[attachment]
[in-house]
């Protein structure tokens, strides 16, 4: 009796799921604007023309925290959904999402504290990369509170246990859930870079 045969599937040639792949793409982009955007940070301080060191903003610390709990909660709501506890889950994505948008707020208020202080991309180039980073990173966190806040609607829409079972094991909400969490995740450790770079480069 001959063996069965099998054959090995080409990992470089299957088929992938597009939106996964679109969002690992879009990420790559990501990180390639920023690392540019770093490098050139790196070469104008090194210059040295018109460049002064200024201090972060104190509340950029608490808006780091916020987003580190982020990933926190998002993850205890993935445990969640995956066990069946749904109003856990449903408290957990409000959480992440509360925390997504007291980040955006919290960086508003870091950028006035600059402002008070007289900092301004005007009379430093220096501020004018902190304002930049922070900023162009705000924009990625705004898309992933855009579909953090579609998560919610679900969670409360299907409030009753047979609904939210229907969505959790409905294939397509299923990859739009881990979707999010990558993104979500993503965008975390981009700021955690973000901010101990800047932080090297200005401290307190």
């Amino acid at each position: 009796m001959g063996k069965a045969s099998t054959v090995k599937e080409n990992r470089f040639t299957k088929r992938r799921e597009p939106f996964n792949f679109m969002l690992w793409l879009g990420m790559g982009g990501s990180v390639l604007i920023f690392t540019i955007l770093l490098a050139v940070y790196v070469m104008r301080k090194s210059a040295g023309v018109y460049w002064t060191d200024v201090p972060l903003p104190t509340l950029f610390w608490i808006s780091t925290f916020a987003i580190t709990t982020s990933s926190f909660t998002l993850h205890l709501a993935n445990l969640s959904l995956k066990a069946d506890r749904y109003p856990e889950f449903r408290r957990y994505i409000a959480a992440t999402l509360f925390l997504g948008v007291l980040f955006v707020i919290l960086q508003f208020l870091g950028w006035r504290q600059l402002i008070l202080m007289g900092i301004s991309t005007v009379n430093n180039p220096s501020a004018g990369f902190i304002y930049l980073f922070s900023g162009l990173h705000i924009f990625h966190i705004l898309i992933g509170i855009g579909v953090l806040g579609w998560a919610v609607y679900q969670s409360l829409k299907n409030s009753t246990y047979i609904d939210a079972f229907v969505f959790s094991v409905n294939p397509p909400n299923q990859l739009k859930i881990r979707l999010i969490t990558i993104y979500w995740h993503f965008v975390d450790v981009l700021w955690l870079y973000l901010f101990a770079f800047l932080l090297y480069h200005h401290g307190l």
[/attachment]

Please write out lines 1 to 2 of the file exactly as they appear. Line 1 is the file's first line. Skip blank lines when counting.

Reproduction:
[in-house]
């Protein structure tokens, strides 16, 4: 009796799921604007023309925290959904999402504290990369509170246990859930870079 045969599937040639792949793409982009955007940070301080060191903003610390709990909660709501506890889950994505948008707020208020202080991309180039980073990173966190806040609607829409079972094991909400969490995740450790770079480069 001959063996069965099998054959090995080409990992470089299957088929992938597009939106996964679109969002690992879009990420790559990501990180390639920023690392540019770093490098050139790196070469104008090194210059040295018109460049002064200024201090972060104190509340950029608490808006780091916020987003580190982020990933926190998002993850205890993935445990969640995956066990069946749904109003856990449903408290957990409000959480992440509360925390997504007291980040955006919290960086508003870091950028006035600059402002008070007289900092301004005007009379430093220096501020004018902190304002930049922070900023162009705000924009990625705004898309992933855009579909953090579609998560919610679900969670409360299907409030009753047979609904939210229907969505959790409905294939397509299923990859739009881990979707999010990558993104979500993503965008975390981009700021955690973000901010101990800047932080090297200005401290307190």